Sunday, November 04, 2012

Spirit Lift

It's been far, far FAR too long since I visited my spiritual home.  Every six months or so (at least once a year), I take a journey to a monastery near my home and spend the weekend at a spiritual retreat amoung the Benedictine nuns and fellow retreatents.  For some reason, this time I haven't been there in 18 months.  I've let a hectic life get in the way of my returning there for far too long, and I almost didn't go this time, but something inside me said GO! and I'm so glad to have followed that internal directive. 

I took some beautiful fall pictures of the monastery but must have deleted them or something weird because they aren't on my camera or my computer.  Oh well, the experience was surreal anyway, and maybe a blog entry about a weekend of silence and inward turning is best NOT captured with photos.  But if I run into them, I'll post them later.

Whenever one goes on a retreat like this, I believe everything . . . the timing, the people there.  . . . the situation, are all significant and pose a message for the inner self.  This was a Thomas Merton focused retreat.  He was a Catholic priest and mystic who who wrote The Seven Story Mountain, a spiritual autobiography, that became a bestseller in the 1960's because so many people in our busy and frantic society feel not only dissatisfaction, but an inner yearning for a meaning that is often elusive in day-to-day life.  Thomas himself might be described as inwardly "restless" and very identifiable to others in his flawed but awakened self.  Reading and learning about his life really drew me in and was quite inspiring.

The people there were just phenomenal.  As we read Merton together, prayed and mediated upon his writings, we were all drawn together in a way that was very moving.  We journaled.  We had time together, as a group, to explore his writings, as well as time apart, in the silence of our rooms.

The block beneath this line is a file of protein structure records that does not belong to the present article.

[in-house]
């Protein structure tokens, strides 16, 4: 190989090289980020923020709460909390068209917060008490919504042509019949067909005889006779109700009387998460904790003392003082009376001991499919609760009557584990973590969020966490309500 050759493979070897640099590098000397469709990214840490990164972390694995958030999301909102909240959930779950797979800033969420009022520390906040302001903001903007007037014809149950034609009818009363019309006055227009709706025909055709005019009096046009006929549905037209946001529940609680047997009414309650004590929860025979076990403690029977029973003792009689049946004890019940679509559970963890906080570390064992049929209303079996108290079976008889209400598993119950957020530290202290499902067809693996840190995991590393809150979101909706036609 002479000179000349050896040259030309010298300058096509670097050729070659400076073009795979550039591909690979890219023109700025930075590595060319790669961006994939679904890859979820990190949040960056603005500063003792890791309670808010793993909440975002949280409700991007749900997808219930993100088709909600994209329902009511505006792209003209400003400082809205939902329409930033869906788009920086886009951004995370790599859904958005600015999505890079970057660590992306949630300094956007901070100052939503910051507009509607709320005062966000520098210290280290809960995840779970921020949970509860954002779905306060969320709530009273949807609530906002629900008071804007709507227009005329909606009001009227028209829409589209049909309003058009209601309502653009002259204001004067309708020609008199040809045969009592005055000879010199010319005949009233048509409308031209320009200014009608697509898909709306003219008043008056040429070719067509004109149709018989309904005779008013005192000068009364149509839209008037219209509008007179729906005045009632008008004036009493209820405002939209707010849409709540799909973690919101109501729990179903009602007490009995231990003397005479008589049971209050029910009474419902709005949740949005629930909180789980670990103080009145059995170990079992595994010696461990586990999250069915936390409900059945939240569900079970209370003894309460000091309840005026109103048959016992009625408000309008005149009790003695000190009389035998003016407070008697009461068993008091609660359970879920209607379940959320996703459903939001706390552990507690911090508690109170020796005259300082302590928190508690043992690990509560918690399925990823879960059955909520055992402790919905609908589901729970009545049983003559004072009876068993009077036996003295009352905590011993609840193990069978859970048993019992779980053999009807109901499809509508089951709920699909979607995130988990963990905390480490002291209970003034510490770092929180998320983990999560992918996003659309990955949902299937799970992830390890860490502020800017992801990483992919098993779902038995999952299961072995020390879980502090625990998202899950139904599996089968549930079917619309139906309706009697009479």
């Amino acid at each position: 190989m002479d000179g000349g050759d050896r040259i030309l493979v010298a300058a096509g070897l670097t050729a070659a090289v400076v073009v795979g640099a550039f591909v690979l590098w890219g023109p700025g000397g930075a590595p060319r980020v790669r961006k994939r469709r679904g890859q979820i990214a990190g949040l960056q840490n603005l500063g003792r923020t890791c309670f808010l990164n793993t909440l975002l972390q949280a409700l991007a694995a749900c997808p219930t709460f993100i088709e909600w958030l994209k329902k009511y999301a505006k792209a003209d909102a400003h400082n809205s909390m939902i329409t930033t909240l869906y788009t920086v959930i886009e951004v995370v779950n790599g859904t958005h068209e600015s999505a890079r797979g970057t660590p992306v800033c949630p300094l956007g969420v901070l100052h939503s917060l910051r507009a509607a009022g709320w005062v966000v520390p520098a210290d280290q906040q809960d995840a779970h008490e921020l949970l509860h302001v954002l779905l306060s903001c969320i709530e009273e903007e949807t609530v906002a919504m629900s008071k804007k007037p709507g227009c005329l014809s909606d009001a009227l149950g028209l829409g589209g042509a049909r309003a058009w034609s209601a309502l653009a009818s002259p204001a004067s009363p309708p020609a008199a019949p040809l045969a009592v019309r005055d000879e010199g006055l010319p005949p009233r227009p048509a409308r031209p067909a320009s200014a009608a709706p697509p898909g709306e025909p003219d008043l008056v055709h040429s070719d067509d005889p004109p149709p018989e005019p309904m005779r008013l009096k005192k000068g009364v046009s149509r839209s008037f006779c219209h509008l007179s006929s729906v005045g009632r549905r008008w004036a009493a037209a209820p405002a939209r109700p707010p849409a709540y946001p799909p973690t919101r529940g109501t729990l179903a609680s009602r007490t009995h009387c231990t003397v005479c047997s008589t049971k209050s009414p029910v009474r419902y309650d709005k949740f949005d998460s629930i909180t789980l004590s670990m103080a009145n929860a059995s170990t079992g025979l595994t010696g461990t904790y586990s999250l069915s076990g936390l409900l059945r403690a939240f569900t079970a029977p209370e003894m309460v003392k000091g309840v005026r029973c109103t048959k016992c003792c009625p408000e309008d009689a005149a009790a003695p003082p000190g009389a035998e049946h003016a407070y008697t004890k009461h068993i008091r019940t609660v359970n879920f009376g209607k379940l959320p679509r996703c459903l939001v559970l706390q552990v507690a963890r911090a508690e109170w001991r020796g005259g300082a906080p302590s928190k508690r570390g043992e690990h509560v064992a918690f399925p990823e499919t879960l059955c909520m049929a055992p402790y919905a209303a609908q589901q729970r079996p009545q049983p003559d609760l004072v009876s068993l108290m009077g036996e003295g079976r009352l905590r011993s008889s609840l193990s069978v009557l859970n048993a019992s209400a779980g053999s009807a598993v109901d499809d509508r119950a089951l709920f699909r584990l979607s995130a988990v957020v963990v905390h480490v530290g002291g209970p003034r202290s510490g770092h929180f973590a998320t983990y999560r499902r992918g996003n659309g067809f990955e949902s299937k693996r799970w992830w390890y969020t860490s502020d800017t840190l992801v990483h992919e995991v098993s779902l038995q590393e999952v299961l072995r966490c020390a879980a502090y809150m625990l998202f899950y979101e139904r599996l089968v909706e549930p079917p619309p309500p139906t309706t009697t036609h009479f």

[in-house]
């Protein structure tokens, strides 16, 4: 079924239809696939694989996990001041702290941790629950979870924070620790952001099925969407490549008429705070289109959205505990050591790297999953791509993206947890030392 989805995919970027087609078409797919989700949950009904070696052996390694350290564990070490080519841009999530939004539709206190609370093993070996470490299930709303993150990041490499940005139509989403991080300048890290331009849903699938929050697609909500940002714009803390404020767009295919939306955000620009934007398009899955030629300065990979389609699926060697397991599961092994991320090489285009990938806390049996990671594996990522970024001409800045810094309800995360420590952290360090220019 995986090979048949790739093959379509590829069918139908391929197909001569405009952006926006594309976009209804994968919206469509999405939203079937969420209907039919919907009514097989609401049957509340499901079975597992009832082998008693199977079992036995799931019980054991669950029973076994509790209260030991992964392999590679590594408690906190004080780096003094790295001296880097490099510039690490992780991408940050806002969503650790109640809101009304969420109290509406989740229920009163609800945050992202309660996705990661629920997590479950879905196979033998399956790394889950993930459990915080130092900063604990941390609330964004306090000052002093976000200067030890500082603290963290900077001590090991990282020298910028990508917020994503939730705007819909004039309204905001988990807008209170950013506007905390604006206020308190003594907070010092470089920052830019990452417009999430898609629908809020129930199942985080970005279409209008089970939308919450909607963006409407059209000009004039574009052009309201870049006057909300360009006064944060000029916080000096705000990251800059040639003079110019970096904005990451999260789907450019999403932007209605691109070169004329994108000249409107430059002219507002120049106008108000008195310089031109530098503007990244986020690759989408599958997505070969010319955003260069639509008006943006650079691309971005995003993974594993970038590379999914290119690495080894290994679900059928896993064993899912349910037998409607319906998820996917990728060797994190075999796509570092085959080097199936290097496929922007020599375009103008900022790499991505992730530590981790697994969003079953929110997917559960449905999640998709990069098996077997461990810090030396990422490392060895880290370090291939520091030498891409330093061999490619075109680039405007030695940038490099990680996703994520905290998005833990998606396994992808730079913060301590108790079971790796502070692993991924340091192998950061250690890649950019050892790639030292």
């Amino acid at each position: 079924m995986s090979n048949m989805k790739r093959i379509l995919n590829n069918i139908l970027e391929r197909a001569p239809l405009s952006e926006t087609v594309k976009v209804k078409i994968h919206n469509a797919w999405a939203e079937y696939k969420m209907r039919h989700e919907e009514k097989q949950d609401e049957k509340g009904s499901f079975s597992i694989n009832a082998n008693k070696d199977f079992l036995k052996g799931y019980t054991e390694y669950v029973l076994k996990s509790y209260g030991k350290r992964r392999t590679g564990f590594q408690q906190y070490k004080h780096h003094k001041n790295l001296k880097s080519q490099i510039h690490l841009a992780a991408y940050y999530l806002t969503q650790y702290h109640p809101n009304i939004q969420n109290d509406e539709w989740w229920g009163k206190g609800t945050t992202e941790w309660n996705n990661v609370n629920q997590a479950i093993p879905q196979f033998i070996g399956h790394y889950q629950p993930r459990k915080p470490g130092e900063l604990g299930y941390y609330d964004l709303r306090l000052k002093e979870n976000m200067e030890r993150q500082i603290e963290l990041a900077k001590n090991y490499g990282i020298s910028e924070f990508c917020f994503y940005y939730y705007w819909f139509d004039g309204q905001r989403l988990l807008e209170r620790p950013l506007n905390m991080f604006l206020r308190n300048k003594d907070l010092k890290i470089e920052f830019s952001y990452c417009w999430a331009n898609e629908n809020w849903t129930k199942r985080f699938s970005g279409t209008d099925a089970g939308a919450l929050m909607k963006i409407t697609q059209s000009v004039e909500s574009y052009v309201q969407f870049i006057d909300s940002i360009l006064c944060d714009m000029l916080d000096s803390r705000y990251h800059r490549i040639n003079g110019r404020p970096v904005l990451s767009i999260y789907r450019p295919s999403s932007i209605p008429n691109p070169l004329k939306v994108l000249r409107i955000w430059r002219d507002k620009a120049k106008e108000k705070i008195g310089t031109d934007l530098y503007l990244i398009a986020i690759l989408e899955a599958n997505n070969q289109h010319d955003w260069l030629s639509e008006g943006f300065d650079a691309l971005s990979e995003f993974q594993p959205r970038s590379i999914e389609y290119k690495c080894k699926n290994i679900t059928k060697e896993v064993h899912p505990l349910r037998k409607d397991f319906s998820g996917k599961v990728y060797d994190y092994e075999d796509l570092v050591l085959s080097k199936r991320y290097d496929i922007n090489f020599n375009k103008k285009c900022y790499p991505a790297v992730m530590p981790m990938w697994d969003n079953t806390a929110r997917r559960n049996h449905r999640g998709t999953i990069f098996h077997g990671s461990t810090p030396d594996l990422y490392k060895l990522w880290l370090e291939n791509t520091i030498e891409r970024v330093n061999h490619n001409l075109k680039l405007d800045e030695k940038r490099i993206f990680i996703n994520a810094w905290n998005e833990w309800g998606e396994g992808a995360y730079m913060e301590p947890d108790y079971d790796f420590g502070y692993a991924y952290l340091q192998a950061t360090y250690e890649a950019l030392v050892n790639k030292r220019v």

I'm writing this entry a few weeks after the retreat was over, but nevertheless, I still feel a sense of stillness, peace and oneness when I even reflect upon the weekend. 

One important message that came out of it, though, was that even in craving the 'sameness' of things, everything that occurred over this weekend reminded me that I have to be ready and willing to CHANGE and be adaptable when things don't go quite my way.  I got lost in going there, because the monastery had quite literally changed the way you could enter into the convent - there had been some rebuilding/remodeling going.  So even when you THINK you know the way of something, there are changes that need to be adapted to, and accepted, or else one simply loses peace of mind.  The changes are there, even in the beautiful place I return to each year for solace, and yet, if those changes are adapted to and you learn to "Zig" when there's a "Zig" and "zag" when there's a "zag" then you can return to the peace that is always there when you wish to return to it.  The peace is in ME not in the constancy of a place in the outer world, but in the constancy and oneness that is in me and ALL of us whenever we turn within.